EL PASO, Texas - She leans forward to buckle the straps on her silver-colored heels, the music of string instruments echoing throughout the ballroom.
As she finishes, she gets up and begins to saunter across the dance floor, always looking at her partner.
She slowly comes to a complete stop as she gets near him, leaving some space. Both gazing straight into each other's eyes, he never breaks eye-contact as he takes the last few steps towards her, closing the gap between them.
They slowly embrace. Every touch, every glance deliberate. Every move precise.
All to make that connection on the dance floor look effortless, sensual, and inviting.
The two are Hilario and Cynthia Gamez, instructors at Sunland Dance Studio in west El Paso.
They are teaching a tango dancing lesson, which I recently got the chance to attend.
"We're trying to feel what the other person is feeling", says Cynthia Gamez. "You're connecting to the person, the floor, the music, the surroundings, and the rest of the world goes away".
She and Hilario have been dancing for 12 years, but feel that every song is a new opportunity to connect.
In a world dominated by social media, Gamez says we don't really connect to each other anymore. She says tango is one opportunity where we can be one with somebody else, even if that someone is a stranger.
Tango was born in the alleys of Argentina, and in the early 1900s, Europe caught the tango craze.
The Vatican didn't like people tangoing - and described the dance as barbaric, evil and corrupting the soul. The Archbishop of Lyons France actually issued a decree, saying the tango was profoundly dangerous to morals.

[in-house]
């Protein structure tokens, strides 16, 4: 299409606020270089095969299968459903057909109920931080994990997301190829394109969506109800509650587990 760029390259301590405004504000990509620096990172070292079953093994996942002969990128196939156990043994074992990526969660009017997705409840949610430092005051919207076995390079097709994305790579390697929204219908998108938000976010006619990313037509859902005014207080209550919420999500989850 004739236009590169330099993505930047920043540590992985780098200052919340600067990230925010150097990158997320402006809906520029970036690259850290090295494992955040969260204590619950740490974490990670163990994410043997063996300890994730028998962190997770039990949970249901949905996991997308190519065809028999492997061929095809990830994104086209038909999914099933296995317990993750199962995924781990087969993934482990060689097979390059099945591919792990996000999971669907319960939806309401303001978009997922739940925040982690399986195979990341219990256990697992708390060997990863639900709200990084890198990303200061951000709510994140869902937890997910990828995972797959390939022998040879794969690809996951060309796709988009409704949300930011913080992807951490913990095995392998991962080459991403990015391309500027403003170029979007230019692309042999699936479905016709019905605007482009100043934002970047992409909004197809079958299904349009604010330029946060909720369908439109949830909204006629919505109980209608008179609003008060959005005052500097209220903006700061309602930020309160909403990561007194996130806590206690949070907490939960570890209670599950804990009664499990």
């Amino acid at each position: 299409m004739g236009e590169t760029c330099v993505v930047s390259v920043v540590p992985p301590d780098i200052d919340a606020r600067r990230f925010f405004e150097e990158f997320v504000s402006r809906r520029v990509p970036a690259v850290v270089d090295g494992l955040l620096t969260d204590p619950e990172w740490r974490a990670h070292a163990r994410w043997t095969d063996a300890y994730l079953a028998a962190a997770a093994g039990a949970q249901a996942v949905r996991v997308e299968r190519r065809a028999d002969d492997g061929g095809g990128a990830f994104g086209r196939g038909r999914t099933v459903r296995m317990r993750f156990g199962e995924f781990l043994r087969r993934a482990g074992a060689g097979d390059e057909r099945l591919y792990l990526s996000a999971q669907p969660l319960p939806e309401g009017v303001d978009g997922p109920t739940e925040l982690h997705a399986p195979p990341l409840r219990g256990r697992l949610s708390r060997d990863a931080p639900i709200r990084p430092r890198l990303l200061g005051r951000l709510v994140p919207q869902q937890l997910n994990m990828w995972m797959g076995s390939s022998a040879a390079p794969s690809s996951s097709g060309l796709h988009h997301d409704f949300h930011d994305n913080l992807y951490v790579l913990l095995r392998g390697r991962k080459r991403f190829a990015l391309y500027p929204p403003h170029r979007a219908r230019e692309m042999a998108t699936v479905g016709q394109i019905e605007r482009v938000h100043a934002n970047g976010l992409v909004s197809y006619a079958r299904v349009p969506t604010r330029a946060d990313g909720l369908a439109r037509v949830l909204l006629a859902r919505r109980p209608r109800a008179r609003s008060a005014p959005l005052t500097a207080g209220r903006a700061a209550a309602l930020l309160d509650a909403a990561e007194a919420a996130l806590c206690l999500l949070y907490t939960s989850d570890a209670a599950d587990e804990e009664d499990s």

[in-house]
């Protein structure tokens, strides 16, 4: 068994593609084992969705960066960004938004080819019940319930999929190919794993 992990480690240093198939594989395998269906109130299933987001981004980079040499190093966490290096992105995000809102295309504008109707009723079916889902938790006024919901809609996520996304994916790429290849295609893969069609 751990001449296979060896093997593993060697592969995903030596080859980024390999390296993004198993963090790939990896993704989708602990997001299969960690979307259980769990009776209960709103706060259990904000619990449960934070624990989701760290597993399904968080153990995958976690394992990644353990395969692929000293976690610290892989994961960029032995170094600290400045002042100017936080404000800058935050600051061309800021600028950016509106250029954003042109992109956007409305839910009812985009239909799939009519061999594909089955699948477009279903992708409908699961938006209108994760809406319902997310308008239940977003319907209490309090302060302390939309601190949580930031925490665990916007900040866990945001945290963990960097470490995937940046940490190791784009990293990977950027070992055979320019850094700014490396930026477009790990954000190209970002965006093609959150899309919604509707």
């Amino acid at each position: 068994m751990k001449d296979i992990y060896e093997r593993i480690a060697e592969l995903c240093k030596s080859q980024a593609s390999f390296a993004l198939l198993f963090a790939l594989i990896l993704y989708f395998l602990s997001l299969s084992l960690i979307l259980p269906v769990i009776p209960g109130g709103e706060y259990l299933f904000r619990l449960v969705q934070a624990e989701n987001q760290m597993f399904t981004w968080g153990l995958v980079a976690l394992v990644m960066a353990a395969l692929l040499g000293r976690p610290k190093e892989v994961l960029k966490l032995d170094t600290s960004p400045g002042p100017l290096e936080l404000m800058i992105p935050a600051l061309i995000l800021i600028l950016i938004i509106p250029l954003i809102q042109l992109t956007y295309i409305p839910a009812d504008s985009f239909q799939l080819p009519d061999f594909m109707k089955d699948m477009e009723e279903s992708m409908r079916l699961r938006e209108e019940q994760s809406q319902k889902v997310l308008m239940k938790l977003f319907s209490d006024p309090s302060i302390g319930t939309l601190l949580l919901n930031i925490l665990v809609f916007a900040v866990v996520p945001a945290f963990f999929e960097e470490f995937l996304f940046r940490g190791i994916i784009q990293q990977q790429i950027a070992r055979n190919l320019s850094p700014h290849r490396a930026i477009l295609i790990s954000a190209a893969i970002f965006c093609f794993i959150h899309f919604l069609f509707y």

After seeing the dance, Pope Pius X made fun of the trend, and the papal ban was lifted. It has since evolved into an elegant dance marked by elongated moves and abrupt pauses.
Back in the dance studio, it's my turn to learn a few steps from the dance once labeled "immoral".
Ubaldo, my instructor, leads me across the floor. But I couldn't hold the tango face. He's teaching me the "ocho", one of the many complex moves of tango.
Sunland Dance Studio is one of several in the borderland hoping you'll want to learn how to tango, too.
Despite some tricky moves, Instructor Gamez says anybody can tango. "It's really walking together and connecting with the person that you're with, sharing a magical moment with them," says Gamez.
She adds, "our community is ripe for tango."
A world renown tango legend will be in El Paso this month. Jorge Torres will be holding tango workshops Oct. 7-9.
Torres has studied the art of Argentine Tango from dancers and teachers of great stature, including as Norberto Guichenduc, Rodolfo Dinzel, Pepito Avellaneda, and Antonio Todaro.
Another event that always incorporates tango is Big Brothers Big Sisters "Dance for Kids Sake". This year's event features ABC-7's Evan Folan and Josie Ortegon.
And of course, "Dancing With the Stars" airs Mondays and Tuesday nights at 7 p.m. on ABC-7.